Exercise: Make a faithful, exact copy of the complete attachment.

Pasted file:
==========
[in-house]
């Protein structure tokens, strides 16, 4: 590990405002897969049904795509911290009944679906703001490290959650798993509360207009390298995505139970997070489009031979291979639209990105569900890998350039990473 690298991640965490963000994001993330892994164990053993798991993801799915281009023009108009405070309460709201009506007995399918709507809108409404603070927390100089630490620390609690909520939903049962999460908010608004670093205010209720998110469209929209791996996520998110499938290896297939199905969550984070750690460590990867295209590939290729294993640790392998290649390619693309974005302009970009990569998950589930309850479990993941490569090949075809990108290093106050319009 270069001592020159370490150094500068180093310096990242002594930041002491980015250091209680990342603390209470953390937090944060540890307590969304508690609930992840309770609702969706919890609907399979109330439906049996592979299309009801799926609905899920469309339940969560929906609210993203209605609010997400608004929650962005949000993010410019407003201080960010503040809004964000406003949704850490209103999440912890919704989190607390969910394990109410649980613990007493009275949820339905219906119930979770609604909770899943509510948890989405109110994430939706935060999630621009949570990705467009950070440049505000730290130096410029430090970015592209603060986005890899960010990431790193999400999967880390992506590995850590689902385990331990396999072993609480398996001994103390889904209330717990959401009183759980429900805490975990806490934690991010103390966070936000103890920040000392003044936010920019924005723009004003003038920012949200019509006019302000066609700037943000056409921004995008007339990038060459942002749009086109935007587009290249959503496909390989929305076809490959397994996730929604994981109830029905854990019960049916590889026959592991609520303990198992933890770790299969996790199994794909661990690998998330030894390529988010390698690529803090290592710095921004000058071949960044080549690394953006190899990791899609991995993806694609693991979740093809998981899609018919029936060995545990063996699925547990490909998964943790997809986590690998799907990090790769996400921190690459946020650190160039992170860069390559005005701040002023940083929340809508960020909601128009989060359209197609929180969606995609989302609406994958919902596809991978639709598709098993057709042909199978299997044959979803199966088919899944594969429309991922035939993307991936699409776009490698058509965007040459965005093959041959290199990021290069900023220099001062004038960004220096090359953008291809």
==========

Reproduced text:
[in-house]
């Protein structure tokens, strides 16, 4: 590990405002897969049904795509911290009944679906703001490290959650798993509360207009390298995505139970997070489009031979291979639209990105569900890998350039990473 690298991640965490963000994001993330892994164990053993798991993801799915281009023009108009405070309460709201009506007995399918709507809108409404603070927390100089630490620390609690909520939903049962999460908010608004670093205010209720998110469209929209791996996520998110499938290896297939199905969550984070750690460590990867295209590939290729294993640790392998290649390619693309974005302009970009990569998950589930309850479990993941490569090949075809990108290093106050319009 270069001592020159370490150094500068180093310096990242002594930041002491980015250091209680990342603390209470953390937090944060540890307590969304508690609930992840309770609702969706919890609907399979109330439906049996592979299309009801799926609905899920469309339940969560929906609210993203209605609010997400608004929650962005949000993010410019407003201080960010503040809004964000406003949704850490209103999440912890919704989190607390969910394990109410649980613990007493009275949820339905219906119930979770609604909770899943509510948890989405109110994430939706935060999630621009949570990705467009950070440049505000730290130096410029430090970015592209603060986005890899960010990431790193999400999967880390992506590995850590689902385990331990396999072993609480398996001994103390889904209330717990959401009183759980429900805490975990806490934690991010103390966070936000103890920040000392003044936010920019924005723009004003003038920012949200019509006019302000066609700037943000056409921004995008007339990038060459942002749009086109935007587009290249959503496909390989929305076809490959397994996730929604994981109830029905854990019960049916590889026959592991609520303990198992933890770790299969996790199994794909661990690998998330030894390529988010390698690529803090290592710095921004000058071949960044080549690394953006190899990791899609991995993806694609693991979740093809998981899609018919029936060995545990063996699925547990490909998964943790997809986590690998799907990090790769996400921190690459946020650190160039992170860069390559005005701040002023940083929340809508960020909601128009989060359209197609929180969606995609989302609406994958919902596809991978639709598709098993057709042909199978299997044959979803199966088919899944594969429309991922035939993307991936699409776009490698058509965007040459965005093959041959290199990021290069900023220099001062004038960004220096090359953008291809």